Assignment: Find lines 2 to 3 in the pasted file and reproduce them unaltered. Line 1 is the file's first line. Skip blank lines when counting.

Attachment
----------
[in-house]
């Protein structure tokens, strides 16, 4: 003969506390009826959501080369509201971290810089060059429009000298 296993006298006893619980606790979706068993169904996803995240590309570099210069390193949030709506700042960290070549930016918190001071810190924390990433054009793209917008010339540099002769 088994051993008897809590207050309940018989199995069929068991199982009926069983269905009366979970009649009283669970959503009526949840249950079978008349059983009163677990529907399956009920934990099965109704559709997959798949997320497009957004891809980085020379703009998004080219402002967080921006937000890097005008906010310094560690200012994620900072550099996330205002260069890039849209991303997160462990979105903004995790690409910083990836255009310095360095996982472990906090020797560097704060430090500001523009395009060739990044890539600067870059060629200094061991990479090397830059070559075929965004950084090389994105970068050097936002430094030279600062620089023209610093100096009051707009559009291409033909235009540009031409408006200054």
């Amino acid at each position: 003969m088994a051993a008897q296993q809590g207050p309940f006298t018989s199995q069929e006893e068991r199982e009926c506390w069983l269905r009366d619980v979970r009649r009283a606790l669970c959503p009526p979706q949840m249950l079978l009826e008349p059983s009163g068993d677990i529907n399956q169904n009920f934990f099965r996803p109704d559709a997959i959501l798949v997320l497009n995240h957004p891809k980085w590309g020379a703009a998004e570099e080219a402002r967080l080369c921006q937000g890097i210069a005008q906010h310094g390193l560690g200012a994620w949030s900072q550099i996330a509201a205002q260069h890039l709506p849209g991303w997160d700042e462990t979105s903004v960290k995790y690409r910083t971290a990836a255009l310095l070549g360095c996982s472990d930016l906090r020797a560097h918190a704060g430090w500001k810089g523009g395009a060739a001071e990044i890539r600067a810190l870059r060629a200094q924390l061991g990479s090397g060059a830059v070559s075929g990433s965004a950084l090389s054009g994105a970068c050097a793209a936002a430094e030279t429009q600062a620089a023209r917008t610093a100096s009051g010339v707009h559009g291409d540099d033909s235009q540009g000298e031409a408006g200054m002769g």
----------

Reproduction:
């Protein structure tokens, strides 16, 4: 003969506390009826959501080369509201971290810089060059429009000298 296993006298006893619980606790979706068993169904996803995240590309570099210069390193949030709506700042960290070549930016918190001071810190924390990433054009793209917008010339540099002769 088994051993008897809590207050309940018989199995069929068991199982009926069983269905009366979970009649009283669970959503009526949840249950079978008349059983009163677990529907399956009920934990099965109704559709997959798949997320497009957004891809980085020379703009998004080219402002967080921006937000890097005008906010310094560690200012994620900072550099996330205002260069890039849209991303997160462990979105903004995790690409910083990836255009310095360095996982472990906090020797560097704060430090500001523009395009060739990044890539600067870059060629200094061991990479090397830059070559075929965004950084090389994105970068050097936002430094030279600062620089023209610093100096009051707009559009291409033909235009540009031409408006200054």
């Amino acid at each position: 003969m088994a051993a008897q296993q809590g207050p309940f006298t018989s199995q069929e006893e068991r199982e009926c506390w069983l269905r009366d619980v979970r009649r009283a606790l669970c959503p009526p979706q949840m249950l079978l009826e008349p059983s009163g068993d677990i529907n399956q169904n009920f934990f099965r996803p109704d559709a997959i959501l798949v997320l497009n995240h957004p891809k980085w590309g020379a703009a998004e570099e080219a402002r967080l080369c921006q937000g890097i210069a005008q906010h310094g390193l560690g200012a994620w949030s900072q550099i996330a509201a205002q260069h890039l709506p849209g991303w997160d700042e462990t979105s903004v960290k995790y690409r910083t971290a990836a255009l310095l070549g360095c996982s472990d930016l906090r020797a560097h918190a704060g430090w500001k810089g523009g395009a060739a001071e990044i890539r600067a810190l870059r060629a200094q924390l061991g990479s090397g060059a830059v070559s075929g990433s965004a950084l090389s054009g994105a970068c050097a793209a936002a430094e030279t429009q600062a620089a023209r917008t610093a100096s009051g010339v707009h559009g291409d540099d033909s235009q540009g000298e031409a408006g200054m002769g």